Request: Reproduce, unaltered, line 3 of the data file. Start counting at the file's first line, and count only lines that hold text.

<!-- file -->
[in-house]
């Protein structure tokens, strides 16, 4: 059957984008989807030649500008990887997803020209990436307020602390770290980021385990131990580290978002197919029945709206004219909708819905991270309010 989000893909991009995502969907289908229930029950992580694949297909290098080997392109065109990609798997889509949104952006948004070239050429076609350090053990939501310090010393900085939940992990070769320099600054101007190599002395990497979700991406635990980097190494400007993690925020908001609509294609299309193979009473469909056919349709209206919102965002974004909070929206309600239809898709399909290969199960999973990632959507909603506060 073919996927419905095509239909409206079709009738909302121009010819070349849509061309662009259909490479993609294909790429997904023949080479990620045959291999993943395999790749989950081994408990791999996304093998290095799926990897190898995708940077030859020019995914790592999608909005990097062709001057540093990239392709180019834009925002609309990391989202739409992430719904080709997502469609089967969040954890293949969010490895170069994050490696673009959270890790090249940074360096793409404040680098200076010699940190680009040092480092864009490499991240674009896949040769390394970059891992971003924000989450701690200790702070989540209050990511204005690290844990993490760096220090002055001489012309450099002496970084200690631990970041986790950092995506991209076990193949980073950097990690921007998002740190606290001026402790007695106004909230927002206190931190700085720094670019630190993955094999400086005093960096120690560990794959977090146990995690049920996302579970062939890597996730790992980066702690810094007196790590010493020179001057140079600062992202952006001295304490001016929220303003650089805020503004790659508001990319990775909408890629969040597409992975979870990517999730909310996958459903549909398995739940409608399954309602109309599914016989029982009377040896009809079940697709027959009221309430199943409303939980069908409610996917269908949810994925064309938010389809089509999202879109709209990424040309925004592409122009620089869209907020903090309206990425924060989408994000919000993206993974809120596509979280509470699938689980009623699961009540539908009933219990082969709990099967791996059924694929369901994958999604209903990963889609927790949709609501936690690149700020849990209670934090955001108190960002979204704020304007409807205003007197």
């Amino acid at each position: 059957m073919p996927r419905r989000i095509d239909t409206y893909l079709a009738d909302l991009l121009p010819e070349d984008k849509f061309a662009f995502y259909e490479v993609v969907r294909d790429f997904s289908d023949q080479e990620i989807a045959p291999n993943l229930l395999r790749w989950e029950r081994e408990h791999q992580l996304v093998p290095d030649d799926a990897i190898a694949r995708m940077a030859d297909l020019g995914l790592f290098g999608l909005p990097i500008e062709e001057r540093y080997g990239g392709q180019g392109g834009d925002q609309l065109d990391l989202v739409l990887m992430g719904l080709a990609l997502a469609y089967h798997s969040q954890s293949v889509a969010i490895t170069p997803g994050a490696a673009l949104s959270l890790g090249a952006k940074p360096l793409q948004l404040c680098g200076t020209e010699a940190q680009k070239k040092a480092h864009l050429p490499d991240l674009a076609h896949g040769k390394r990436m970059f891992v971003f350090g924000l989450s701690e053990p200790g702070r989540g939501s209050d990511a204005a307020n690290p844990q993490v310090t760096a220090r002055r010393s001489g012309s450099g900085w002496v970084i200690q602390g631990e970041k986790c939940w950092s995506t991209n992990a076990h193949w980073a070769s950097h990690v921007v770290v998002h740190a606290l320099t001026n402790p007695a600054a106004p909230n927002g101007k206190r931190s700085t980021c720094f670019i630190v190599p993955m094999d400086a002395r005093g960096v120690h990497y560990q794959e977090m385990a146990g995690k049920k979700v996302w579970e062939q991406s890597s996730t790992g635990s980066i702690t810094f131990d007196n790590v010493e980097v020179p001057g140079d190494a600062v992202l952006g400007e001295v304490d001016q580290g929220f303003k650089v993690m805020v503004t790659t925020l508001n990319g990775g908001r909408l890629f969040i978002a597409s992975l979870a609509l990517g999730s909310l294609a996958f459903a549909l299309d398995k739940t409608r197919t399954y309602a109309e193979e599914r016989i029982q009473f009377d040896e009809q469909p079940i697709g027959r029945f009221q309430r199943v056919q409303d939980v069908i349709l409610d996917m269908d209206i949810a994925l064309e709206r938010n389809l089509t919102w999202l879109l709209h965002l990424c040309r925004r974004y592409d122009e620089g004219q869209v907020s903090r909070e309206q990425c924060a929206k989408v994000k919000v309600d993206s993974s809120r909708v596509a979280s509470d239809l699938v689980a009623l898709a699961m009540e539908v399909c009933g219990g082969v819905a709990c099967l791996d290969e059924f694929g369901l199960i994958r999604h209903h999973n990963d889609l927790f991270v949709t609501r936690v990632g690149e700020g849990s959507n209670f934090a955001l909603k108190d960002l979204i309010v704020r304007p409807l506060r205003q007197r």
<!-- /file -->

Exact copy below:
């Amino acid at each position: 059957m073919p996927r419905r989000i095509d239909t409206y893909l079709a009738d909302l991009l121009p010819e070349d984008k849509f061309a662009f995502y259909e490479v993609v969907r294909d790429f997904s289908d023949q080479e990620i989807a045959p291999n993943l229930l395999r790749w989950e029950r081994e408990h791999q992580l996304v093998p290095d030649d799926a990897i190898a694949r995708m940077a030859d297909l020019g995914l790592f290098g999608l909005p990097i500008e062709e001057r540093y080997g990239g392709q180019g392109g834009d925002q609309l065109d990391l989202v739409l990887m992430g719904l080709a990609l997502a469609y089967h798997s969040q954890s293949v889509a969010i490895t170069p997803g994050a490696a673009l949104s959270l890790g090249a952006k940074p360096l793409q948004l404040c680098g200076t020209e010699a940190q680009k070239k040092a480092h864009l050429p490499d991240l674009a076609h896949g040769k390394r990436m970059f891992v971003f350090g924000l989450s701690e053990p200790g702070r989540g939501s209050d990511a204005a307020n690290p844990q993490v310090t760096a220090r002055r010393s001489g012309s450099g900085w002496v970084i200690q602390g631990e970041k986790c939940w950092s995506t991209n992990a076990h193949w980073a070769s950097h990690v921007v770290v998002h740190a606290l320099t001026n402790p007695a600054a106004p909230n927002g101007k206190r931190s700085t980021c720094f670019i630190v190599p993955m094999d400086a002395r005093g960096v120690h990497y560990q794959e977090m385990a146990g995690k049920k979700v996302w579970e062939q991406s890597s996730t790992g635990s980066i702690t810094f131990d007196n790590v010493e980097v020179p001057g140079d190494a600062v992202l952006g400007e001295v304490d001016q580290g929220f303003k650089v993690m805020v503004t790659t925020l508001n990319g990775g908001r909408l890629f969040i978002a597409s992975l979870a609509l990517g999730s909310l294609a996958f459903a549909l299309d398995k739940t409608r197919t399954y309602a109309e193979e599914r016989i029982q009473f009377d040896e009809q469909p079940i697709g027959r029945f009221q309430r199943v056919q409303d939980v069908i349709l409610d996917m269908d209206i949810a994925l064309e709206r938010n389809l089509t919102w999202l879109l709209h965002l990424c040309r925004r974004y592409d122009e620089g004219q869209v907020s903090r909070e309206q990425c924060a929206k989408v994000k919000v309600d993206s993974s809120r909708v596509a979280s509470d239809l699938v689980a009623l898709a699961m009540e539908v399909c009933g219990g082969v819905a709990c099967l791996d290969e059924f694929g369901l199960i994958r999604h209903h999973n990963d889609l927790f991270v949709t609501r936690v990632g690149e700020g849990s959507n209670f934090a955001l909603k108190d960002l979204i309010v704020r304007p409807l506060r205003q007197r």